In our motto, we don’t mention business because education is not a business and kids are not products moving along an assembly line. I suppose the Ohio legislature could justify accepting this business group’s plan by arguing that because graduates will enter the workforce in the near future, businesses should have some say in what kids should be able to do in order to earn a diploma. However, I would argue that educators who are working with kids in the immediate present should have an even louder voice in those decisions.
Perhaps the Ohio Excels motto means “everybody’s business” in the sense that a quality education of Ohio’s children is in the best interest of all citizens. If that’s true, the expertise of those working in the field of education should certainly count for something.
When legislators discuss educational policy at the table, shouldn’t our opinions be sought if for no other reason than to help point out the logistical problems with the proposed plan or to explain how the plan will affect real kids and their families?
Our input would allow them to see “teachers” and “students” not as mere words in an educational plan on paper, but as real people in real classrooms every day. Still, legislators fail to include teachers and principals in their decisions which affect education.
There is no college degree which qualifies legislators to know everything about the areas in which they make decisions, areas such as business, infrastructure, crime, the economy, healthcare, and public education.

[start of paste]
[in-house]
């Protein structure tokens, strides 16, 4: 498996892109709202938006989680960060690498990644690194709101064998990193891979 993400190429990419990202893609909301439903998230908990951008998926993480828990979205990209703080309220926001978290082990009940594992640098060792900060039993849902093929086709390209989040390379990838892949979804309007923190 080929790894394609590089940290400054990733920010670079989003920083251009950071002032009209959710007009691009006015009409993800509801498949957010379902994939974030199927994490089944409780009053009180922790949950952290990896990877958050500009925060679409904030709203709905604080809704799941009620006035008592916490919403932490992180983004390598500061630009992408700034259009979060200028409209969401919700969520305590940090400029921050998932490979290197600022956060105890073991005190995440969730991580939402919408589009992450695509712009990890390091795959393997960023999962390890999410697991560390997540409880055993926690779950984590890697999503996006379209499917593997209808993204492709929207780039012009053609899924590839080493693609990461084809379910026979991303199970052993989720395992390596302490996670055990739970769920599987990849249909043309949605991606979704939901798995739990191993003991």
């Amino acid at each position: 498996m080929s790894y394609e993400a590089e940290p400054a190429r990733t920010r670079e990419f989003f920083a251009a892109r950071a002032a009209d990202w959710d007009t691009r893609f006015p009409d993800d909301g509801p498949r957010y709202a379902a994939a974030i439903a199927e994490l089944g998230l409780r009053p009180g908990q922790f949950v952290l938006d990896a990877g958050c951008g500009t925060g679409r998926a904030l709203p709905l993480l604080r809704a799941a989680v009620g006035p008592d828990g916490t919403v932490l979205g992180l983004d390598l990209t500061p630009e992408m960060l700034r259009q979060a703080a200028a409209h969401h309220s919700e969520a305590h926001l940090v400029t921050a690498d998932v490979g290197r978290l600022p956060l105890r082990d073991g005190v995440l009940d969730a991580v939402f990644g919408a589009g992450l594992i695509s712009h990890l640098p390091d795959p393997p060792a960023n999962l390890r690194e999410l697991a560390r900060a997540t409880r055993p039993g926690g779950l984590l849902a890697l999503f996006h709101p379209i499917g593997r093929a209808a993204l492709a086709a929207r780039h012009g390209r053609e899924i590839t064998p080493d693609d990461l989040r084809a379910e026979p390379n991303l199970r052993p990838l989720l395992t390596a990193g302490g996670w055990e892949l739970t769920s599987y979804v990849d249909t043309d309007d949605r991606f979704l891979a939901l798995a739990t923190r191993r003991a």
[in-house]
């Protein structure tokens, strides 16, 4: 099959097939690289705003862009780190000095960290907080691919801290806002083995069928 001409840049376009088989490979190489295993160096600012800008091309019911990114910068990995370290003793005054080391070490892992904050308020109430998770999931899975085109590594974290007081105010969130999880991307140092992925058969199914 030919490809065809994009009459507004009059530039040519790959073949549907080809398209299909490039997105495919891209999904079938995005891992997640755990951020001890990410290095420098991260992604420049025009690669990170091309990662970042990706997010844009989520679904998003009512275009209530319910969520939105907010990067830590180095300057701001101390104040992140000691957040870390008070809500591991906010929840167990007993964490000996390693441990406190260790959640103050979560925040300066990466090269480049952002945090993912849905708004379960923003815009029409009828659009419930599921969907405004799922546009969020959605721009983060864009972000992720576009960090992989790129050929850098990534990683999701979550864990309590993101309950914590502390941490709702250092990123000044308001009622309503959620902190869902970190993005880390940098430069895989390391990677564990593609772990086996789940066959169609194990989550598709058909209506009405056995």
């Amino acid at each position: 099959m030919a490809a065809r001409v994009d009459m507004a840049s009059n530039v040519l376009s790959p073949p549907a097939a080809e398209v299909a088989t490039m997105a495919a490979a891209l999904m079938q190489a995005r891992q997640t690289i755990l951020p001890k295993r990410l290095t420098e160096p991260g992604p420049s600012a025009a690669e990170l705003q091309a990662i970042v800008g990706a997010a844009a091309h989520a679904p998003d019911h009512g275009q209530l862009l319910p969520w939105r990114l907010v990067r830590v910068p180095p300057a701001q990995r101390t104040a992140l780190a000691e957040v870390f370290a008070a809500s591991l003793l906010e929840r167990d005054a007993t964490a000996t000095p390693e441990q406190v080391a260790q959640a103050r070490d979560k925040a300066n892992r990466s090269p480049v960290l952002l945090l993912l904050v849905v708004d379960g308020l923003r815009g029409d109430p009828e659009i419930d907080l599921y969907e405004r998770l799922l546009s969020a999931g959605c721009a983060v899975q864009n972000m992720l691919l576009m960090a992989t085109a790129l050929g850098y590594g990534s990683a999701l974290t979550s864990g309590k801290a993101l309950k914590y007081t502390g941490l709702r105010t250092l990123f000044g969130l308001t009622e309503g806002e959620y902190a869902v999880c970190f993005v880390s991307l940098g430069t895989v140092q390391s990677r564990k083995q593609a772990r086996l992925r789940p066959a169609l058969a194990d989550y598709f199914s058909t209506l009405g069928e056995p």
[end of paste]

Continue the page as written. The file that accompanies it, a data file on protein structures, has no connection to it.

Because we can’t expect legislators to know everything about the issues they legislate, we MUST expect them to listen to people with experience in those areas so that they can create realistic and beneficial policies. For example, seeking input from public school teachers could have saved the state from dealing with a plethora of messes, including the failure of the state school takeover law (HB 70), the debacle of the charter school industry, and the damage overtesting has done to our kids.
I’m tired of dealing with the fallout of poorly planned educational policies made with little to no input from those of us in the classroom.
When legislators don’t include teachers in decisions that impact our students, they are not only breaking promises to give us a seat at the table, they aren’t even inviting us to the meal. It’s time to crash the dinner party. And if we aren’t met with welcome, it’s time to quit begging for a seat at the table and instead take a stand at the polls.
— Julie Holderbaum is an English Instructor and an Academic Challenge Advisor at Minerva High School, Minerva, Ohio.